During our prep session, Dr. José Gonzalez had touched on the importance of the “Pedagogy of Love” in his classroom, and the use of humanizing language as core to the dialectic method of learning and discovery of one’s own truth based on evidence. He spoke of how he taught history in a way that allowed multiple perspectives to be discussed and investigated. I was curious to see how these concepts would manifest.

Posters highlighting ethnic pride for black, indigenous, and Mexican heritage covered the walls alongside symbols of social justice movements. Interwoven with them were standards for academic writing, frameworks to formulate a cogent argument, and drawings and doodles showcasing student creativity. I immediately sensed that this was a classroom in which one could see oneself wholly and feel wholly seen.

As class was underway and I listened to the students’ conversations, I was struck by their engagement and their eagerness to learn. Their discussions within the dialectic circles allowed space to be curious about what they were reading, to compare the reading to their lived experience, and to deepen their own learning. Even those students who had self-admitted that they had not completed their reading before the start of class were actively contributing to the dialogue and learning in the moment. No students were preoccupied with their phones or talking about what they were going to be doing in the upcoming weekend.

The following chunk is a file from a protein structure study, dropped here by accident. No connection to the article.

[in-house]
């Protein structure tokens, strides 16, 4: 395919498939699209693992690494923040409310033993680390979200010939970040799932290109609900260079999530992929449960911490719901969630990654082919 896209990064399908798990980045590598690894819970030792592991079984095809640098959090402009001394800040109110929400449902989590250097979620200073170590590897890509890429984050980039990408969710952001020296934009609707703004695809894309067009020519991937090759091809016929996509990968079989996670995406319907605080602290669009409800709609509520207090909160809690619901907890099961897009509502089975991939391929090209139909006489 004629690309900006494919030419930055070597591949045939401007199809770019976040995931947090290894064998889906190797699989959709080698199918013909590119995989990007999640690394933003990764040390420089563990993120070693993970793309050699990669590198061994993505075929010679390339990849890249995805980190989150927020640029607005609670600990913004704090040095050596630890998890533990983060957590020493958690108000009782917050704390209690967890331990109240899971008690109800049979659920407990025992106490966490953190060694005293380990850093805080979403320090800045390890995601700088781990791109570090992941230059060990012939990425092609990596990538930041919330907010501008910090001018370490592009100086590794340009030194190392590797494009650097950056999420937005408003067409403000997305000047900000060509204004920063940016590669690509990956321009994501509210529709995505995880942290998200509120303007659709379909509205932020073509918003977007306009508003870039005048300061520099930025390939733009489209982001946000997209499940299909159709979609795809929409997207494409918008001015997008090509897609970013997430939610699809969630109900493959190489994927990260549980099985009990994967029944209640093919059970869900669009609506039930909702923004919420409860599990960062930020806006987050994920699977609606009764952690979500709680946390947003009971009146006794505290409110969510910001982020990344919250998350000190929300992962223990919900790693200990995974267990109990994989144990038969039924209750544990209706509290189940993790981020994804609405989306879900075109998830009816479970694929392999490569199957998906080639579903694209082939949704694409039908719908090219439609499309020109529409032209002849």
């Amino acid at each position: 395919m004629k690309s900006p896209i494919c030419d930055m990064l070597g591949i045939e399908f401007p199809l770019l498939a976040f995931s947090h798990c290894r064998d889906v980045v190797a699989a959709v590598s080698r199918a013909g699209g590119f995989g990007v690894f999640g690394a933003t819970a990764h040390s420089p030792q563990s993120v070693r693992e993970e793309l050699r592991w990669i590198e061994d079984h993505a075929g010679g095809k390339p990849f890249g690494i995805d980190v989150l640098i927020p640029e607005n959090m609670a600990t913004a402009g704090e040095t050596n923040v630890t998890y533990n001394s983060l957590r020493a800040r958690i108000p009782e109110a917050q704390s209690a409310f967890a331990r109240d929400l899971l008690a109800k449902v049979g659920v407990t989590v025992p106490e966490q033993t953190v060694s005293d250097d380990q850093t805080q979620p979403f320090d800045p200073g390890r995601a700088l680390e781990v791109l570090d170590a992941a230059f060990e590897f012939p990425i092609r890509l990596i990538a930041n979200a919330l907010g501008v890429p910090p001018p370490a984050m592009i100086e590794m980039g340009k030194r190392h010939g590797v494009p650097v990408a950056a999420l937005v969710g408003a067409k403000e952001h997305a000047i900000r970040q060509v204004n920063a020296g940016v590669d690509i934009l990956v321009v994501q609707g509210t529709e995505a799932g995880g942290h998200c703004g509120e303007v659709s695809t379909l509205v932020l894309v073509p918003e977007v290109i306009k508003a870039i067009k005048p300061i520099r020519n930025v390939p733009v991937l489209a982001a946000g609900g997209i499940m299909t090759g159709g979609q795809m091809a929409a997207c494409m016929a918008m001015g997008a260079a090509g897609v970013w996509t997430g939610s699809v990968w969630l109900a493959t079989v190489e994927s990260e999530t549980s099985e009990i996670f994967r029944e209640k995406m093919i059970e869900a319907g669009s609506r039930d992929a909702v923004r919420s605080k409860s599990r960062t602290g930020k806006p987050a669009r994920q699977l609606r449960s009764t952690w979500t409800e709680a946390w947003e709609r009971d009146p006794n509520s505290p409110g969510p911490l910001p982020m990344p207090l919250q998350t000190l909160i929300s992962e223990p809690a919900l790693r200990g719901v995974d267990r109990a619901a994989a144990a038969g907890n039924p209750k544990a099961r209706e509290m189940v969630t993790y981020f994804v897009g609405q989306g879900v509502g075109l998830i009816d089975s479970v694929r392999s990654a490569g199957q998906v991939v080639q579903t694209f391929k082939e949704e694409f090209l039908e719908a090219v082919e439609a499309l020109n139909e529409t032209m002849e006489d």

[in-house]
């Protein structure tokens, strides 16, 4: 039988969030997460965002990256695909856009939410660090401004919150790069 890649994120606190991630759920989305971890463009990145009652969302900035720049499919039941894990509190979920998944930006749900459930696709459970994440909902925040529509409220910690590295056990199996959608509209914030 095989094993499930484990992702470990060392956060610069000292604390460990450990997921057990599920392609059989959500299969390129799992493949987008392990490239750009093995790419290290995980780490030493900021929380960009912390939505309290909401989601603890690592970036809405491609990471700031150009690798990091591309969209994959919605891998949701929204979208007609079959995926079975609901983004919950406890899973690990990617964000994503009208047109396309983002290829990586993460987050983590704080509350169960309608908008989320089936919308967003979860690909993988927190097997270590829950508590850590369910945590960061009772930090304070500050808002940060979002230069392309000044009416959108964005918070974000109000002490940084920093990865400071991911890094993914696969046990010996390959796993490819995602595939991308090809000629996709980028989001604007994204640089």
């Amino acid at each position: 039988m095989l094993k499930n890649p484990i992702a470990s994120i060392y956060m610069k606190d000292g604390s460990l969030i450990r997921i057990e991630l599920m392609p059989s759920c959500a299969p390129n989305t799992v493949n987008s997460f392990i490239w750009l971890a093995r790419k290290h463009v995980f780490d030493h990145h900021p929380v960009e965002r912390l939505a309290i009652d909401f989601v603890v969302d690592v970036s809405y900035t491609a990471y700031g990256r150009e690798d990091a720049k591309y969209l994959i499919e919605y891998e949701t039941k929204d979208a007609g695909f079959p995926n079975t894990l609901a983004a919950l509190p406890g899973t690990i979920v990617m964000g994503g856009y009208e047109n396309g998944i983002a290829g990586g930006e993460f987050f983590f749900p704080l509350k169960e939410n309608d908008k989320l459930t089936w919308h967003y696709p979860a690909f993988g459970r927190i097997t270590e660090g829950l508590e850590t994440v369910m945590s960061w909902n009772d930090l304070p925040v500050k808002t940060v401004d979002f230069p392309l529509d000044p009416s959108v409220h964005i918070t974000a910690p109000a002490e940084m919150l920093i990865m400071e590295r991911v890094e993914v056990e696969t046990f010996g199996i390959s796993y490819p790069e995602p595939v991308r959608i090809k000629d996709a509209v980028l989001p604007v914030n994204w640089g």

To see students so hungry to learn contrasted starkly with my own memories of high school history class. My memory of my own experience as a high school senior is of the memorization of names and dates and forced use of the Cornell note taking style—there was no discussion to determine whether or not the history being presented to me may have been reflective of the real lived experiences of enslaved people in a post “emancipation” America. How differently I may have been prepared for the world outside of high school had my experience focused on finding my truth.